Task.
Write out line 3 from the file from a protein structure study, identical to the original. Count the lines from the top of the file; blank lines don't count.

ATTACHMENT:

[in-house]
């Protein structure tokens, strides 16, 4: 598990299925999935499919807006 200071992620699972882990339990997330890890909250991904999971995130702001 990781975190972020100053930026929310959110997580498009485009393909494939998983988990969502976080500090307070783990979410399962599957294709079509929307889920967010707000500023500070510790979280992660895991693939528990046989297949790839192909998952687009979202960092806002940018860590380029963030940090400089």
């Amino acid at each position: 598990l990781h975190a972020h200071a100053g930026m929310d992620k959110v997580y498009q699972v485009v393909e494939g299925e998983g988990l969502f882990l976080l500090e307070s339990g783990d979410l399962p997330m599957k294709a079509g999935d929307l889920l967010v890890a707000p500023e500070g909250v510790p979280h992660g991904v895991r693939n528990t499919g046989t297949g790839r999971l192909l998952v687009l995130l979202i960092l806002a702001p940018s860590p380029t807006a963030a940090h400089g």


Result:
């Amino acid at each position: 598990l990781h975190a972020h200071a100053g930026m929310d992620k959110v997580y498009q699972v485009v393909e494939g299925e998983g988990l969502f882990l976080l500090e307070s339990g783990d979410l399962p997330m599957k294709a079509g999935d929307l889920l967010v890890a707000p500023e500070g909250v510790p979280h992660g991904v895991r693939n528990t499919g046989t297949g790839r999971l192909l998952v687009l995130l979202i960092l806002a702001p940018s860590p380029t807006a963030a940090h400089g």